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Turing Church newsletter 9/3/2021
I haven’t fully decided yet how to structure this newsletter. I guess I’ll just follow Rumi and trust that the Way will appear after I start walking. Suggestions welcome.
I’ll try to write fast and refrain from overthinking.
Following a discussion in the Turing Church Facebook group (link in the About page), I’m considering the idea of doing a podcast (one of the many nice features of Substack is that it supports podcasts). I almost never listen to podcasts or watch videos, because I like to read text. But I understand that and why many people prefer to listen to voice. But I have a thick foreign accent (those who have listened to me will confirm), do I really want to inflict that on the world? Perhaps I should have a co-host or guests? Thinking…
Comment policy: just two points.
This is no safe space.
But be nice to everyone or I’ll kick you out.
In other words, controversial opinions are welcome, but personal attacks are not.
Having said that, please feel free to comment and say whatever you like. Substack has a clean and usable comment system, and I hope discussions with and between readers will be a strong feature of this newsletter.
Interesting discussions on Twitter
I never finish a book because I keep going back to the books I like all the time. Also, instead of reading one book a time I read many books in parallel. Some of the books I’m currently reading or reading again are:
“Called Out of Darkness: A Spiritual Confession” by Anne Rice. The 2008 autobiography of one of my favorite fiction writers. Rice returned to the Catholic faith and church after decades of voluntary exile. “The world of atheism was cracking apart for me, just as once the world of Catholic faith had cracked apart,” says Rice. “I was losing my faith in the nonexistence of God…” Very well written like everything by Anne Rice. “Thy will be done” - but what is God’s will? I think God’s will is what pulls the universe up in time and consciousness toward God, and we can participate.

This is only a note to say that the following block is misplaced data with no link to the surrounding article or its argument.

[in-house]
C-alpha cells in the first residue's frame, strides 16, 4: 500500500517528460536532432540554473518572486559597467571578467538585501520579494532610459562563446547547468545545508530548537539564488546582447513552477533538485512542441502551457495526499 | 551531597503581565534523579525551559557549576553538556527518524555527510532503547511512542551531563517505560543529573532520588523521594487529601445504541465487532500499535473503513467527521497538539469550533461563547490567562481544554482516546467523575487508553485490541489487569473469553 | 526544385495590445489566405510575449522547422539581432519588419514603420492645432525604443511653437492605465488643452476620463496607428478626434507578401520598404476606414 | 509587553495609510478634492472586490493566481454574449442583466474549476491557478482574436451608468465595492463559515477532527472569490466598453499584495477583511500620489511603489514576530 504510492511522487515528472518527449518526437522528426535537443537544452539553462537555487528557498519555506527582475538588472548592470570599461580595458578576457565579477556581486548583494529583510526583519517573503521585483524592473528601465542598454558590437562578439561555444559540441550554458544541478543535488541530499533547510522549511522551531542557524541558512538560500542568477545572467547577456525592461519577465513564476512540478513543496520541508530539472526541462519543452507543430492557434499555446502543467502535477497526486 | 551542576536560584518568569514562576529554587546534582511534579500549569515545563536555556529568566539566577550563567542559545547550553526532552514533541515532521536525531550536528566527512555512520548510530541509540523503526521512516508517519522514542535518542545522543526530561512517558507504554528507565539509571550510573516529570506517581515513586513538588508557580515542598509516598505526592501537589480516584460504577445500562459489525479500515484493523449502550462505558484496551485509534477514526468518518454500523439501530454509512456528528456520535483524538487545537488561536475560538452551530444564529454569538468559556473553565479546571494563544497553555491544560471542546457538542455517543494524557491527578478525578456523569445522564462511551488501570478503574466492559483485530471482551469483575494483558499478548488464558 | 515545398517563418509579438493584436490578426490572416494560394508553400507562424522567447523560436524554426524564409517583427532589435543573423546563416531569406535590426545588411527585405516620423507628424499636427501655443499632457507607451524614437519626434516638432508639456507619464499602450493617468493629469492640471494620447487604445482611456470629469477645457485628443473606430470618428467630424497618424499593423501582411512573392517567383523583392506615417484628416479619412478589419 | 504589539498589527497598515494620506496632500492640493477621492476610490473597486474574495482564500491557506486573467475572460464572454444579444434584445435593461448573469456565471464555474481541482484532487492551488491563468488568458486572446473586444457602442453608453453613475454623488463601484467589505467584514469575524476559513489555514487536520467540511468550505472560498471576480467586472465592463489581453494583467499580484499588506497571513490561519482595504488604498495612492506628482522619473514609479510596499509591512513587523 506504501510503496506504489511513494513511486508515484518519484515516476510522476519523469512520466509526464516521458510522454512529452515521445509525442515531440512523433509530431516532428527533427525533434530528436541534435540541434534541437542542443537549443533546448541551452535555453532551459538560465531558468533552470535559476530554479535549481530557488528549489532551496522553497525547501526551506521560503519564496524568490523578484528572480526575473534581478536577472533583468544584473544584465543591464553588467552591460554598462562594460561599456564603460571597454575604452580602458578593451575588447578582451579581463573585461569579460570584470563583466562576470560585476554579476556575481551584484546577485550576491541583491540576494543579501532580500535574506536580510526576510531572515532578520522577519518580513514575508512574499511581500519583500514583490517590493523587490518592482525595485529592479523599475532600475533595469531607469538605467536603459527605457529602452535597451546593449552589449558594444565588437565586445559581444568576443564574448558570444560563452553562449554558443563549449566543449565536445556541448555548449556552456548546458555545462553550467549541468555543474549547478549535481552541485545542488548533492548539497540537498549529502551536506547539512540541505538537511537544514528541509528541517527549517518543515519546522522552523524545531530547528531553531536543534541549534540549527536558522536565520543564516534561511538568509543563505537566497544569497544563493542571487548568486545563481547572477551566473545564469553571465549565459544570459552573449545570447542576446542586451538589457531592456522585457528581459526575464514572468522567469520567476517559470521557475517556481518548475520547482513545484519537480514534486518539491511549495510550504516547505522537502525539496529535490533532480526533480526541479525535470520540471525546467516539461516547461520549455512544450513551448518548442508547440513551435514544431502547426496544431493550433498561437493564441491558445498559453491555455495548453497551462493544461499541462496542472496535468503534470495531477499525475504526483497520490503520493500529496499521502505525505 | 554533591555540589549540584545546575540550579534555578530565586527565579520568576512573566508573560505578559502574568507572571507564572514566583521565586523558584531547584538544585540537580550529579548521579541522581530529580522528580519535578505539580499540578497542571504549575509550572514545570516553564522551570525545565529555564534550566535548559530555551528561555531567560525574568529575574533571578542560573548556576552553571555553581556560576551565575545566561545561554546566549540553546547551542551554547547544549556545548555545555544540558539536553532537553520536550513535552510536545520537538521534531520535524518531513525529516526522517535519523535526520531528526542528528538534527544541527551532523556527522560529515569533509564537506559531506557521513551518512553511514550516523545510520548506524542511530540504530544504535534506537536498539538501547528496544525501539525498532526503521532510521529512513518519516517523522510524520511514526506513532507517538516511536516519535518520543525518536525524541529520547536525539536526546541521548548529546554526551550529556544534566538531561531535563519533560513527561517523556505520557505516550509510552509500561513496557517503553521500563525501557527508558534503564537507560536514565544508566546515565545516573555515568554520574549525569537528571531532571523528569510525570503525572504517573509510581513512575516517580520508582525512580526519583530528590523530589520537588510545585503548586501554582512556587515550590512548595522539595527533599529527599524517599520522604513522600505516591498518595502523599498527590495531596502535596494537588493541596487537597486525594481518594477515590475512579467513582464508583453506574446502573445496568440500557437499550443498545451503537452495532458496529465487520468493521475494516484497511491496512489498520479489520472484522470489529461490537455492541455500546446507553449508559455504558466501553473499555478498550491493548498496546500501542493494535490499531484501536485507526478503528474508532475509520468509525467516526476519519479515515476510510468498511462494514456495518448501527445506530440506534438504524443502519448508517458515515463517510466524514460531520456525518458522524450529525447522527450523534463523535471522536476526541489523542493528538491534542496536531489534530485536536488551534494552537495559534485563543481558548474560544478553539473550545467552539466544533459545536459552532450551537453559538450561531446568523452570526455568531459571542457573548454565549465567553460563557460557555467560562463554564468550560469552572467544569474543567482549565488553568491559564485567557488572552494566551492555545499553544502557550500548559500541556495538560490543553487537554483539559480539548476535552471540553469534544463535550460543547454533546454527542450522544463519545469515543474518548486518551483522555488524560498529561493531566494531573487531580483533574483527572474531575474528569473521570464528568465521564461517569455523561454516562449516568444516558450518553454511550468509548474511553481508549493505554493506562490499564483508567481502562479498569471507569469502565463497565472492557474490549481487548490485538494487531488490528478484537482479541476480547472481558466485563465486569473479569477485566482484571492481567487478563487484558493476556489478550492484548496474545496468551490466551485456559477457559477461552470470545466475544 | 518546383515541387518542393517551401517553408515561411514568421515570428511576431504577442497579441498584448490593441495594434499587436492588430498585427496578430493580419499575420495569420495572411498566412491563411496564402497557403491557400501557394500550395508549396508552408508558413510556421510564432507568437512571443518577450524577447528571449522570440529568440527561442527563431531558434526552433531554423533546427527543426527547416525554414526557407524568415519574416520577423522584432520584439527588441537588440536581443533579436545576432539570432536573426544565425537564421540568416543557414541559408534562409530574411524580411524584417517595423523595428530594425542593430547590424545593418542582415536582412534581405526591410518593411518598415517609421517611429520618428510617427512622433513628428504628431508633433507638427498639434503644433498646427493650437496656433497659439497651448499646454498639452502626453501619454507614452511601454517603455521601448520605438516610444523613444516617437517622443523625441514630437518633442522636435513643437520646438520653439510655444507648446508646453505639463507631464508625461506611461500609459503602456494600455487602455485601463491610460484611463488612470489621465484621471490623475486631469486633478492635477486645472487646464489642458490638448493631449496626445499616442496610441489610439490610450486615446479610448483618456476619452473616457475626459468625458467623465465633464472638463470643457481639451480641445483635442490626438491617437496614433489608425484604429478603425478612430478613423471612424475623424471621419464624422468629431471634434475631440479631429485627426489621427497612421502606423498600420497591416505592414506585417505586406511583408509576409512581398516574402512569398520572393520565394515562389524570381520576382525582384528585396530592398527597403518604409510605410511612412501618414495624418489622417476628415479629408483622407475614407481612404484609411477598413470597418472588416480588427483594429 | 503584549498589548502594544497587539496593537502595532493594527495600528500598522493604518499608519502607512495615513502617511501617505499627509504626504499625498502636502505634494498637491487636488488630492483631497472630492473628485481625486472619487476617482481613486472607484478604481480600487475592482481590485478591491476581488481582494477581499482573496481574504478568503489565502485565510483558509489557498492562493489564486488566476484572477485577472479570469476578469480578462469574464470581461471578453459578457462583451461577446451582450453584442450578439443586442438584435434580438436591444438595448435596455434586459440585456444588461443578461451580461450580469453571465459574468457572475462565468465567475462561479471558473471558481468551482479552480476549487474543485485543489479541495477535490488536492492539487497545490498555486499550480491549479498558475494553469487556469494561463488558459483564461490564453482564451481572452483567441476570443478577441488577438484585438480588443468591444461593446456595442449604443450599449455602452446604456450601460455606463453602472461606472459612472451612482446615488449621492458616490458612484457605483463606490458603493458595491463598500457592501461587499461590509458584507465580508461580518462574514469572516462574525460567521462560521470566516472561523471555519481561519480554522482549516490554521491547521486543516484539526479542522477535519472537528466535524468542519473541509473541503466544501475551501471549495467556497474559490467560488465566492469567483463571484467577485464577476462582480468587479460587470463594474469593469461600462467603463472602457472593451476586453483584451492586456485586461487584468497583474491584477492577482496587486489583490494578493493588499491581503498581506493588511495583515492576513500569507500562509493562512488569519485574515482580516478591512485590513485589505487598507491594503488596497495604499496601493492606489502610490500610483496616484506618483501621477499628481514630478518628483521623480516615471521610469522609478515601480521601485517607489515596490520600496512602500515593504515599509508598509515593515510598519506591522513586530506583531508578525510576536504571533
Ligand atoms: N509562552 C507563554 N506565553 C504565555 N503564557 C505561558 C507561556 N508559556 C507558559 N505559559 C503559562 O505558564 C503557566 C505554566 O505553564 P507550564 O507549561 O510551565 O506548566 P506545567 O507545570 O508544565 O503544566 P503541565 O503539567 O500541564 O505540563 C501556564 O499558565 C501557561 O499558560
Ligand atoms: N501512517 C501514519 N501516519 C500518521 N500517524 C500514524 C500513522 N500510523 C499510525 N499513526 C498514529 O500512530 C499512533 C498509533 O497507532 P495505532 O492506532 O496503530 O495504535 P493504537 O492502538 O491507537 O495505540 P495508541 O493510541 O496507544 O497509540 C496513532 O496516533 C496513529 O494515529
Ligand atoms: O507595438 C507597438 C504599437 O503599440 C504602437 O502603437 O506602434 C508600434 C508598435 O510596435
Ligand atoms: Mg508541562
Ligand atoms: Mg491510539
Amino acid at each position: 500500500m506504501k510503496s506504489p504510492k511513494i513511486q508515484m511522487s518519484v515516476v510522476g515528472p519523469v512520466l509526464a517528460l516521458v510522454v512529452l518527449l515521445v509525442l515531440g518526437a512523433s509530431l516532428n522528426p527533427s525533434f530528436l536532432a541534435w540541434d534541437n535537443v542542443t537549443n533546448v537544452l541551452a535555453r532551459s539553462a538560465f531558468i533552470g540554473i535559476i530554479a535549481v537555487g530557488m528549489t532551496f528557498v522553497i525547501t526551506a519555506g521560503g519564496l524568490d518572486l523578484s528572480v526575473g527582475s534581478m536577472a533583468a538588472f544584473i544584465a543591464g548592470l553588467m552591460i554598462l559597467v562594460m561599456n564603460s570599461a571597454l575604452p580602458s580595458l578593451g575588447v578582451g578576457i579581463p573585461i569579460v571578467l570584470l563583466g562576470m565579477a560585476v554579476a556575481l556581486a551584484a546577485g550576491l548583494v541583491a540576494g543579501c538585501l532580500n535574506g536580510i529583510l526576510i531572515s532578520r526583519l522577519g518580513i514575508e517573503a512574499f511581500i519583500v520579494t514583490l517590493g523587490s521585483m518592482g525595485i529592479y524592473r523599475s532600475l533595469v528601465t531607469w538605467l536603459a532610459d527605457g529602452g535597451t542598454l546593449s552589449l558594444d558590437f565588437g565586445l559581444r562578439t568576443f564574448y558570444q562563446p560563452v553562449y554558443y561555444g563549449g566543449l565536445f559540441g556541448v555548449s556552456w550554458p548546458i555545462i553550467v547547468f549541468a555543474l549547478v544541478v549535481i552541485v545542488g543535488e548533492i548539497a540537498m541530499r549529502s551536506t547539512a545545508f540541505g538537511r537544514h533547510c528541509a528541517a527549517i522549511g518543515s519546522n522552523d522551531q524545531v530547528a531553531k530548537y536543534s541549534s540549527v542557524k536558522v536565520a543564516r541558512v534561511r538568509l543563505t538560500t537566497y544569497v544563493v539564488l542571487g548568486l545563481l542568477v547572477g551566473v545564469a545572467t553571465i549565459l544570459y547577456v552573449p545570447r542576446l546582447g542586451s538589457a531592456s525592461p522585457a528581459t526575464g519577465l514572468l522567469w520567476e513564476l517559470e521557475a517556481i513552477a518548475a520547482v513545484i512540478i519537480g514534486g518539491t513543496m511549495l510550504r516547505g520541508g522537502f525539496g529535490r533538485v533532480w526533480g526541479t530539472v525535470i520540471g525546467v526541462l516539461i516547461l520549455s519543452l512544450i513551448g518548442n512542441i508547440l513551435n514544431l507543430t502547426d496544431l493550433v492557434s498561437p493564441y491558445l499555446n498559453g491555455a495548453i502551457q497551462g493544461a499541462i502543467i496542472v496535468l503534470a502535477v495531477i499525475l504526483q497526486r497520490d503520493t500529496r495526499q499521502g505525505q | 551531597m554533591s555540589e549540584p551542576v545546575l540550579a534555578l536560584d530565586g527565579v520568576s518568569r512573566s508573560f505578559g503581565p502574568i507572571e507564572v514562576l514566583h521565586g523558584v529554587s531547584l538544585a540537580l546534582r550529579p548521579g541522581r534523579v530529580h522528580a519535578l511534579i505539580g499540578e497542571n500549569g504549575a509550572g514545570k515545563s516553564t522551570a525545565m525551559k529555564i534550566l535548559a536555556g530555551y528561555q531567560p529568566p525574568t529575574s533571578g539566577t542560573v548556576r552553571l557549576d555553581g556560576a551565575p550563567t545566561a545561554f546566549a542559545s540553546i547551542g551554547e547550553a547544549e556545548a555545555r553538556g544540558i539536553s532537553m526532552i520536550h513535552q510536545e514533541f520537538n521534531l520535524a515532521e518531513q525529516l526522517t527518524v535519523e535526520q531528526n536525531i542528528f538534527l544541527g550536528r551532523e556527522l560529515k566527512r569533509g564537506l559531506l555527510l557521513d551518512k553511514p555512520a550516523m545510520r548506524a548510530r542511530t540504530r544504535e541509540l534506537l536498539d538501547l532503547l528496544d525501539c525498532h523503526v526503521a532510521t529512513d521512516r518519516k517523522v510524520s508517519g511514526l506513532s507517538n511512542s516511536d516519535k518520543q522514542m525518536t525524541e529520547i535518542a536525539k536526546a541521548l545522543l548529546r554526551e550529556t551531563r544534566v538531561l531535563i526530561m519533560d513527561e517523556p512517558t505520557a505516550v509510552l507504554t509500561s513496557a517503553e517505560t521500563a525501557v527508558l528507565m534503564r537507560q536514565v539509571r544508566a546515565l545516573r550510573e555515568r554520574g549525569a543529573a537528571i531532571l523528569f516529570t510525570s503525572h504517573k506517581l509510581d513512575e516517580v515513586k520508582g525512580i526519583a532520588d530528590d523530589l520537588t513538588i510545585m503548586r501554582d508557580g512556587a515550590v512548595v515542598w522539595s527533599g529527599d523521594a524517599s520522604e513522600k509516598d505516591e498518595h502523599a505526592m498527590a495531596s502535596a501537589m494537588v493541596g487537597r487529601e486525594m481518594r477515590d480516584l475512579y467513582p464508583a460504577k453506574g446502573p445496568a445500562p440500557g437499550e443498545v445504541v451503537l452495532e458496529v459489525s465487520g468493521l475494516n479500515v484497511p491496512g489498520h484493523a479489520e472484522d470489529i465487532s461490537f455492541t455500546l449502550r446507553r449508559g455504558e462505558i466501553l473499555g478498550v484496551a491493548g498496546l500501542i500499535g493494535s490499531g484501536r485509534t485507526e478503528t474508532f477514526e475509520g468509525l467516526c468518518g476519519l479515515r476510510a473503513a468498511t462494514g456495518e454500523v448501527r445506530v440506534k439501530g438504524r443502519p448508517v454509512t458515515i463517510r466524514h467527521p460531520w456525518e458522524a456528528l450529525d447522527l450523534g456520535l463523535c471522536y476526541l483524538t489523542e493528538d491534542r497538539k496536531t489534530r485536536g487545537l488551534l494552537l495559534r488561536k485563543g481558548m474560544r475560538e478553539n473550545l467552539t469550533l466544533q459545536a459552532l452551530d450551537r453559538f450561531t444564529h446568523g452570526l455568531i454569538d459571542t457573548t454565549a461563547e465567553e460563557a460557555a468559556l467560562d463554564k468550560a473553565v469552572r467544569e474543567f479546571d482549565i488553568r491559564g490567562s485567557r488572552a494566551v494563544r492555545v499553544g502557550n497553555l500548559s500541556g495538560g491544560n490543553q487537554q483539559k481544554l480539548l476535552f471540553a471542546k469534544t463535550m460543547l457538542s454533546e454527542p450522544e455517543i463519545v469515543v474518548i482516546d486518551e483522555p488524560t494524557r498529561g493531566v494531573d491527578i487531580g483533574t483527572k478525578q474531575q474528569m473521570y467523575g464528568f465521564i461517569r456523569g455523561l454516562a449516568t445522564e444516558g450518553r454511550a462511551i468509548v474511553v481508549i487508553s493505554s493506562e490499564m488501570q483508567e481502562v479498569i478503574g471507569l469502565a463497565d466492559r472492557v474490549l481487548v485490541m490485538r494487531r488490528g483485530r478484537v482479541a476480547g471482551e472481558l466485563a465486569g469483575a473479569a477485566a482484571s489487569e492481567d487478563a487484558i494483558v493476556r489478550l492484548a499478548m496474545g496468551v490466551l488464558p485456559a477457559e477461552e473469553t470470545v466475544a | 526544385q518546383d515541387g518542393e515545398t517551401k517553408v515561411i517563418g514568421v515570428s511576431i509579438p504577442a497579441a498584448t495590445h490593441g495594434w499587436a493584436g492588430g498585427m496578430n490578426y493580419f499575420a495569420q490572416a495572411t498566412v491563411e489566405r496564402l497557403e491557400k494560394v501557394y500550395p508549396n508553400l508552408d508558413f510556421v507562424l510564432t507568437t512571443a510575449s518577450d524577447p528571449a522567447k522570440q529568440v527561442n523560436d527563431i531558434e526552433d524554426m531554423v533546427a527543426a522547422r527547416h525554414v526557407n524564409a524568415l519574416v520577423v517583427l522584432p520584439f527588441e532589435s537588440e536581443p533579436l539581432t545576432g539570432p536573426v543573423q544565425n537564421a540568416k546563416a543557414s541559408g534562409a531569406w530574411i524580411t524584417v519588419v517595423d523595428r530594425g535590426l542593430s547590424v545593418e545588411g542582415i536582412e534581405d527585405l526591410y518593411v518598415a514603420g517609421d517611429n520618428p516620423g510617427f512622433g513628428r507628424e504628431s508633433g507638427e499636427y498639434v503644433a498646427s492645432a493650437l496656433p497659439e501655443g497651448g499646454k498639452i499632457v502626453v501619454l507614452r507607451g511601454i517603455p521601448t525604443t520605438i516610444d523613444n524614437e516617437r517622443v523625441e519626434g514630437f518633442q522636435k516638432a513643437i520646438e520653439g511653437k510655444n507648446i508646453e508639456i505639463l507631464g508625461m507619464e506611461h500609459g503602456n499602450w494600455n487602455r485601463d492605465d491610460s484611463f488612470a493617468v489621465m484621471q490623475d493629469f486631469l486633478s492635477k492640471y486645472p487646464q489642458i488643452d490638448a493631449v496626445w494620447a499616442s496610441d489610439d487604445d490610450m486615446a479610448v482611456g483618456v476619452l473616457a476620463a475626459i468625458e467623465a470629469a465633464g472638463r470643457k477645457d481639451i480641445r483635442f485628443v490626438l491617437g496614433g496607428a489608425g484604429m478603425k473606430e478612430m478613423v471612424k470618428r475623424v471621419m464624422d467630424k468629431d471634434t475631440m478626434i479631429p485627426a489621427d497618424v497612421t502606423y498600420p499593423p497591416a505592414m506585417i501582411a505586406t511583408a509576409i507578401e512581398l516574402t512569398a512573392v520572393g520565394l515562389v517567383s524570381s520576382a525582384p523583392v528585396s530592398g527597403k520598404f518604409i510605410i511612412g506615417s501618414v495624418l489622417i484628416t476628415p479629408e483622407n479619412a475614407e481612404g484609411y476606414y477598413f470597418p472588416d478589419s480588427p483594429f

“The Revelations” by Erik Hoel. The muscular and powerful debut novel of young neuroscientist Erik Hoel, a former student of Giulio Tononi of Integrated Information Theory fame. Hoel has very interesting ideas on life, consciousness, the universe and everything, and his ideas transpire from the novel. I guess the readers who haven’t done much reading on consciousness studies and theories will miss something, but since the story is good they will google and learn. The novel is a page turner with strong characters and hypnotic unforgettable scenes.
“Home is Where the Wind Blows” by Fred Hoyle. The 1994 autobiography of one of my favorite scientists. See my book chapter “A for Almighty.” I keep going back to the last chapter of Hoyle’s book, where he speculates on scientific theology and our possibly being agents of a grand information center. “At present, it is but a speculation, but, come another thousand years of understanding, it may not be.” Is there life after death? According to Hoyle, “whatever the end may be for each of us, it cannot be a bad one.”